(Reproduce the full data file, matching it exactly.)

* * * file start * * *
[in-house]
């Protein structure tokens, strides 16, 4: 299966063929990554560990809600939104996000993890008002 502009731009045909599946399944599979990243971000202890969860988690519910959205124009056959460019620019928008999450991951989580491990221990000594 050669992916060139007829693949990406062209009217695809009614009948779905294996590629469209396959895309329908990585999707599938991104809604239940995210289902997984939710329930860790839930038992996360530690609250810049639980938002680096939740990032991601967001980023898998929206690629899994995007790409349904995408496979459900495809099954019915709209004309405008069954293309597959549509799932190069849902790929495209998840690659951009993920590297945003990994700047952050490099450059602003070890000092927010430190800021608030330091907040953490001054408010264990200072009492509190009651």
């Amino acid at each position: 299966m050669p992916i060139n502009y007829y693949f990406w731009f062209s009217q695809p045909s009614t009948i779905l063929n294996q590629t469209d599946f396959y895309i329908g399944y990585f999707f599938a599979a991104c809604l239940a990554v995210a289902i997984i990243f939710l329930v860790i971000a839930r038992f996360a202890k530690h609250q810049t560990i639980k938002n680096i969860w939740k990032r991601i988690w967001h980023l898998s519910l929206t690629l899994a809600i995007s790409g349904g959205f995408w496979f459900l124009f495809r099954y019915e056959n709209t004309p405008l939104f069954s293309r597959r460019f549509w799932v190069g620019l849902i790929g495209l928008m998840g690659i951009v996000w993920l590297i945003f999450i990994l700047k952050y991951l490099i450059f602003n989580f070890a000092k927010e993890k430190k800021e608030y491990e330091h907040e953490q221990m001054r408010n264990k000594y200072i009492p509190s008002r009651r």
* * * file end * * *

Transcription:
[in-house]
């Protein structure tokens, strides 16, 4: 299966063929990554560990809600939104996000993890008002 502009731009045909599946399944599979990243971000202890969860988690519910959205124009056959460019620019928008999450991951989580491990221990000594 050669992916060139007829693949990406062209009217695809009614009948779905294996590629469209396959895309329908990585999707599938991104809604239940995210289902997984939710329930860790839930038992996360530690609250810049639980938002680096939740990032991601967001980023898998929206690629899994995007790409349904995408496979459900495809099954019915709209004309405008069954293309597959549509799932190069849902790929495209998840690659951009993920590297945003990994700047952050490099450059602003070890000092927010430190800021608030330091907040953490001054408010264990200072009492509190009651």
């Amino acid at each position: 299966m050669p992916i060139n502009y007829y693949f990406w731009f062209s009217q695809p045909s009614t009948i779905l063929n294996q590629t469209d599946f396959y895309i329908g399944y990585f999707f599938a599979a991104c809604l239940a990554v995210a289902i997984i990243f939710l329930v860790i971000a839930r038992f996360a202890k530690h609250q810049t560990i639980k938002n680096i969860w939740k990032r991601i988690w967001h980023l898998s519910l929206t690629l899994a809600i995007s790409g349904g959205f995408w496979f459900l124009f495809r099954y019915e056959n709209t004309p405008l939104f069954s293309r597959r460019f549509w799932v190069g620019l849902i790929g495209l928008m998840g690659i951009v996000w993920l590297i945003f999450i990994l700047k952050y991951l490099i450059f602003n989580f070890a000092k927010e993890k430190k800021e608030y491990e330091h907040e953490q221990m001054r408010n264990k000594y200072i009492p509190s008002r009651r």